Researching Energy Differently

Elena, with Heaven, in the Field, Rwanda, 2018.

interventions, pulling together the experiential stories of working with communities in 4 refugee/IDP camps, in 2 countries. finding purpose, observing the changes the project brought about and measuring all that is measurable to understand the energy needs and aspirations of displaced people. More than that, we are hopefully building a legacy of learning that will serve the purpose we set to achieve so many months ago: ‘What makes a sustainable, resilient energy solution for refugees?’

HEED has been and is, a multi- and intra- project from every perspective, be it science, communities and contexts, design interventions and the methods used. Each with a singular purpose but working together to understand how energy systems are best designed and implemented, owned and sustained by those they deliver energy to, placing the people at the centre.

I would hope that many of the experiences the team has had, the learning and the lessons will follow in future blogs. I also know that many of the HEED’s scientific findings and achievements will be brought to the academic audience in the months to come.

Reflecting on my experience as a team leader and principal investigator on the project, I believe HEED gave us a unique opportunity to do “energy in protracted settings” differently.

It offered all partners an opportunity to effect a shift in the way they work, think, conduct their business, see a purpose, use tools and look to the future. All of this was delivered through partnership and the very close-knit team we needed to have during the project lifetime to carry it through; without which, we would not have succeeded. I am clear, for example, that my definition of “best science” shifted to become “best that I can explain, put to use and make a difference with”.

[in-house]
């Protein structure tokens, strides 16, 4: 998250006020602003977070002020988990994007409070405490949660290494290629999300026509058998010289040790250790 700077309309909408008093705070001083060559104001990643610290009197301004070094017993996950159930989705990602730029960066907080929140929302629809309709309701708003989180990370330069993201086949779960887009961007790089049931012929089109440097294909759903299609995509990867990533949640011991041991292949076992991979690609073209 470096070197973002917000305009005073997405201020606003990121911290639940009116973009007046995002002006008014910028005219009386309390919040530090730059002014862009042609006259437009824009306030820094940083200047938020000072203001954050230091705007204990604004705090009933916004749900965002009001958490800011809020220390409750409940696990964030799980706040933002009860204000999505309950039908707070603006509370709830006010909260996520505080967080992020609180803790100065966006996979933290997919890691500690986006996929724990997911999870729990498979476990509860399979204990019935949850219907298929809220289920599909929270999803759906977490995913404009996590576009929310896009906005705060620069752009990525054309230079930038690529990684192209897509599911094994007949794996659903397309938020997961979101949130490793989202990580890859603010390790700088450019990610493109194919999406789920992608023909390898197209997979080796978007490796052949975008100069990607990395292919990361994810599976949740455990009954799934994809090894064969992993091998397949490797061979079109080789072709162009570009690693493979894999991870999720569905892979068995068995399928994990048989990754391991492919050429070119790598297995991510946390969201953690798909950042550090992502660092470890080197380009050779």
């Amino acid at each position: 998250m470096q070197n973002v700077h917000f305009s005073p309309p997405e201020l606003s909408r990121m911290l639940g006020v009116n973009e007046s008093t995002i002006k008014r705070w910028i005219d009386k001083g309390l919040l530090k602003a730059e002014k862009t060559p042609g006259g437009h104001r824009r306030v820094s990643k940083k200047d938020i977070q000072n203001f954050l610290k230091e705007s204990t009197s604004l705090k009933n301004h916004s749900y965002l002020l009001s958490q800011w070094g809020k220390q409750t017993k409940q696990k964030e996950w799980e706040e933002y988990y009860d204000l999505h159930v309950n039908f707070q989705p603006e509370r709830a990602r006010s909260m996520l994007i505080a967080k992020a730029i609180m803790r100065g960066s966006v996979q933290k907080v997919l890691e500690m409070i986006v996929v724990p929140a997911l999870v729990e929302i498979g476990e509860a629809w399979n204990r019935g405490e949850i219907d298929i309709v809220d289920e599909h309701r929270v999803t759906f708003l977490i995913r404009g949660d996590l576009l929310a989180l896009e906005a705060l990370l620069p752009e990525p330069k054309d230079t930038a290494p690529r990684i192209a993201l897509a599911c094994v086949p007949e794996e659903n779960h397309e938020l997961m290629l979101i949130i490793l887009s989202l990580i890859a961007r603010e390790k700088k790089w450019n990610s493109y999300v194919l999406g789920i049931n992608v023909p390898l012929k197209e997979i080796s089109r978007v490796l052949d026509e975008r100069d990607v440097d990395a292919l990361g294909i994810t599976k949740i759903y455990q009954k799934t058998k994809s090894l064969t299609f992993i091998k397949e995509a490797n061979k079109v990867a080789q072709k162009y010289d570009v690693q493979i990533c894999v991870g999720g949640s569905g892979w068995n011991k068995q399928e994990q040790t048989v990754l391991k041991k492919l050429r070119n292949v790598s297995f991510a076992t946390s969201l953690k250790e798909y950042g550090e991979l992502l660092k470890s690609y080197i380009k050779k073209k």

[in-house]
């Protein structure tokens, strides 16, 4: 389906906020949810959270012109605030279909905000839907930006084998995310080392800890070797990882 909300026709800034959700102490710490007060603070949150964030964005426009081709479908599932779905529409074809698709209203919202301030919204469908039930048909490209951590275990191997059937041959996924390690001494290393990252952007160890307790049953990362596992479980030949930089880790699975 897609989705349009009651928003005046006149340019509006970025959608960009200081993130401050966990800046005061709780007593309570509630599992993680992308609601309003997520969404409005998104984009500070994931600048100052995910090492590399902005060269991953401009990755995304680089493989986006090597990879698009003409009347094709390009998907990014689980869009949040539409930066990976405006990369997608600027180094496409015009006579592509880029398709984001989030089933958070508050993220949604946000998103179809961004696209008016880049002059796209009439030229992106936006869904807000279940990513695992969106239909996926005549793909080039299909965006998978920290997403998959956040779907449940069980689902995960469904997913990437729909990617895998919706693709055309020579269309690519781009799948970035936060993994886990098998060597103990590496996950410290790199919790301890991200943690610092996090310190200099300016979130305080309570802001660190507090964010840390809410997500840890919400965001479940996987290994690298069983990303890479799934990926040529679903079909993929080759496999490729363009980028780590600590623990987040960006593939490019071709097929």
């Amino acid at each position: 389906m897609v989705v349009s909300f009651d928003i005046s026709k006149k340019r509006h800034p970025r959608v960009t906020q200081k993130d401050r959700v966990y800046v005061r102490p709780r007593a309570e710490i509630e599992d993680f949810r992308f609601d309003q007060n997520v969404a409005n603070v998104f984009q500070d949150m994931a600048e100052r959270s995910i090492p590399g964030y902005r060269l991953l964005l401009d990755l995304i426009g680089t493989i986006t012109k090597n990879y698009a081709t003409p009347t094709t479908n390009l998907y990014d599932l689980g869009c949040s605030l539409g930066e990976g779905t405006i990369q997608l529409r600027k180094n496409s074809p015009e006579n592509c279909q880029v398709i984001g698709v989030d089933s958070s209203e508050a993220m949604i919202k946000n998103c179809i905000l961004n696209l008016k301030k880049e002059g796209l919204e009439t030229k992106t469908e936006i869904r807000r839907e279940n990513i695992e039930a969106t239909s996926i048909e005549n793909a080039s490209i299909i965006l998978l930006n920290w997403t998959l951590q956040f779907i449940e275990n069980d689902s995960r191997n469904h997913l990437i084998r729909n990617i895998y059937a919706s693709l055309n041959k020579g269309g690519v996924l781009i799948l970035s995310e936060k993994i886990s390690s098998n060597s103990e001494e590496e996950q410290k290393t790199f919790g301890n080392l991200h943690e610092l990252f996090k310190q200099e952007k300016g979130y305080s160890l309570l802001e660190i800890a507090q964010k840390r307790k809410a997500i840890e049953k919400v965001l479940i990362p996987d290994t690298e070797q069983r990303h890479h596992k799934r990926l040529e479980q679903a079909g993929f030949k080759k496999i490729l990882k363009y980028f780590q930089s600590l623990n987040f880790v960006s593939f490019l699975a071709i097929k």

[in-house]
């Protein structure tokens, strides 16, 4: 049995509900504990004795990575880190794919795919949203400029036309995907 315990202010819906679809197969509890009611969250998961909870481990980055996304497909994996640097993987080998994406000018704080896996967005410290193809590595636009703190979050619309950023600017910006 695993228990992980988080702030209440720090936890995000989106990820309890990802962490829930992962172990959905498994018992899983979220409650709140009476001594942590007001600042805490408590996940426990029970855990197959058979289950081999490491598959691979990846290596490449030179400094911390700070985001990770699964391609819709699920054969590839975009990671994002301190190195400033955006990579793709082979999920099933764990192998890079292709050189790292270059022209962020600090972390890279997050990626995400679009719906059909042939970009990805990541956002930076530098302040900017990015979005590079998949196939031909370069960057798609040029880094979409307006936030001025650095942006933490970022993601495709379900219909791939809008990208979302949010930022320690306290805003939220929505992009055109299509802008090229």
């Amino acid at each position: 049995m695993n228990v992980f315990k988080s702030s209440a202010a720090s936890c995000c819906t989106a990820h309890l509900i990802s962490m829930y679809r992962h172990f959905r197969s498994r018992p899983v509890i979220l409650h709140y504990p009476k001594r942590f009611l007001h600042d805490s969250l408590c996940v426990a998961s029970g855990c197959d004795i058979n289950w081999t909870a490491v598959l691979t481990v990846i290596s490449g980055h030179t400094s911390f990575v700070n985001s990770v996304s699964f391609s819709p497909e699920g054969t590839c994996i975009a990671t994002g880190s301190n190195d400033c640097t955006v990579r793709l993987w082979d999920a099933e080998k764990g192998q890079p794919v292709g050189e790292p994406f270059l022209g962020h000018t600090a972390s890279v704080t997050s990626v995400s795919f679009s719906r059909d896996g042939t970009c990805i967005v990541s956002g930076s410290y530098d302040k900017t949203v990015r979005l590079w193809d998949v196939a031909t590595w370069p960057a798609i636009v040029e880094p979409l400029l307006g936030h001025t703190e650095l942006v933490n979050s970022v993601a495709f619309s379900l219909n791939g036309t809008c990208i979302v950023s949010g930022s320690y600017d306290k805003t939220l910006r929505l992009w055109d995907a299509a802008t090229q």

To me as a scientist, HEED offered more than anything else the chance to look at the role of science through a different lens, that is through the eyes of those who are most in need, in the communities we often and deeply interacted with. Throughout the project I felt both a feeling of empowerment supported by the ability and capacity of the project and its merging science to ‘do good’, but I also felt enormously humbled, realizing how much we don’t know, how many answers we don’t really have and how much those answers are needed now.

My key take aways:

  • Diverse teams take diverse approaches that make projects work
  • Communities know best – listen, learn and only then act
  • Communication challenges are rarely only about language – they are shaped by the frameworks we think and work within
  • Being pushed out daily from my comfort zone by the project and its team has been the most enriching experience of my career so far.

Well done, HEED team.